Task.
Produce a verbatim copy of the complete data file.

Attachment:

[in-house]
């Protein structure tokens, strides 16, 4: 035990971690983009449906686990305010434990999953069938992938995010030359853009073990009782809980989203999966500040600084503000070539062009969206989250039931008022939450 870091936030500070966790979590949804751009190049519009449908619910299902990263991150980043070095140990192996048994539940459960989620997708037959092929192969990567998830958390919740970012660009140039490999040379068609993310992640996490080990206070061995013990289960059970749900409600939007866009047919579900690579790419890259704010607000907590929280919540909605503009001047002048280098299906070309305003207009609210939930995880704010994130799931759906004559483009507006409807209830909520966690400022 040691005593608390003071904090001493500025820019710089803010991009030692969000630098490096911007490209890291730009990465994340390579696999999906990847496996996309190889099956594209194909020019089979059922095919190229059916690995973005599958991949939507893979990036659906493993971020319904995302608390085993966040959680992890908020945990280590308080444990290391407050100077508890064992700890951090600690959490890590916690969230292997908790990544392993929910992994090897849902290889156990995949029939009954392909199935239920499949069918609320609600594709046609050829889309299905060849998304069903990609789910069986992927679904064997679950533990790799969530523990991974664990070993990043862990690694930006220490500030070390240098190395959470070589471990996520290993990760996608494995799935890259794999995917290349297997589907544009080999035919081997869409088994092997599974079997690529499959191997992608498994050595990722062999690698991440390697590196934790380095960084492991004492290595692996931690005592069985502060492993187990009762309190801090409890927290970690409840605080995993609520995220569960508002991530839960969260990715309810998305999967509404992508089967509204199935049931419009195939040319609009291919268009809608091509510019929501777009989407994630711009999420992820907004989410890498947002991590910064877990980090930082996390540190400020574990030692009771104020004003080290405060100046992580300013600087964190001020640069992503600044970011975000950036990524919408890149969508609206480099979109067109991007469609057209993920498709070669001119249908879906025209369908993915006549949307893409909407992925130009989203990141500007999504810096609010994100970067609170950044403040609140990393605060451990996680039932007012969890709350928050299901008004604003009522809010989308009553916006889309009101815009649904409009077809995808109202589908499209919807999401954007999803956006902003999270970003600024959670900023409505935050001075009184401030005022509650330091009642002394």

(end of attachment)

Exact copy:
[in-house]
């Protein structure tokens, strides 16, 4: 035990971690983009449906686990305010434990999953069938992938995010030359853009073990009782809980989203999966500040600084503000070539062009969206989250039931008022939450 870091936030500070966790979590949804751009190049519009449908619910299902990263991150980043070095140990192996048994539940459960989620997708037959092929192969990567998830958390919740970012660009140039490999040379068609993310992640996490080990206070061995013990289960059970749900409600939007866009047919579900690579790419890259704010607000907590929280919540909605503009001047002048280098299906070309305003207009609210939930995880704010994130799931759906004559483009507006409807209830909520966690400022 040691005593608390003071904090001493500025820019710089803010991009030692969000630098490096911007490209890291730009990465994340390579696999999906990847496996996309190889099956594209194909020019089979059922095919190229059916690995973005599958991949939507893979990036659906493993971020319904995302608390085993966040959680992890908020945990280590308080444990290391407050100077508890064992700890951090600690959490890590916690969230292997908790990544392993929910992994090897849902290889156990995949029939009954392909199935239920499949069918609320609600594709046609050829889309299905060849998304069903990609789910069986992927679904064997679950533990790799969530523990991974664990070993990043862990690694930006220490500030070390240098190395959470070589471990996520290993990760996608494995799935890259794999995917290349297997589907544009080999035919081997869409088994092997599974079997690529499959191997992608498994050595990722062999690698991440390697590196934790380095960084492991004492290595692996931690005592069985502060492993187990009762309190801090409890927290970690409840605080995993609520995220569960508002991530839960969260990715309810998305999967509404992508089967509204199935049931419009195939040319609009291919268009809608091509510019929501777009989407994630711009999420992820907004989410890498947002991590910064877990980090930082996390540190400020574990030692009771104020004003080290405060100046992580300013600087964190001020640069992503600044970011975000950036990524919408890149969508609206480099979109067109991007469609057209993920498709070669001119249908879906025209369908993915006549949307893409909407992925130009989203990141500007999504810096609010994100970067609170950044403040609140990393605060451990996680039932007012969890709350928050299901008004604003009522809010989308009553916006889309009101815009649904409009077809995808109202589908499209919807999401954007999803956006902003999270970003600024959670900023409505935050001075009184401030005022509650330091009642002394």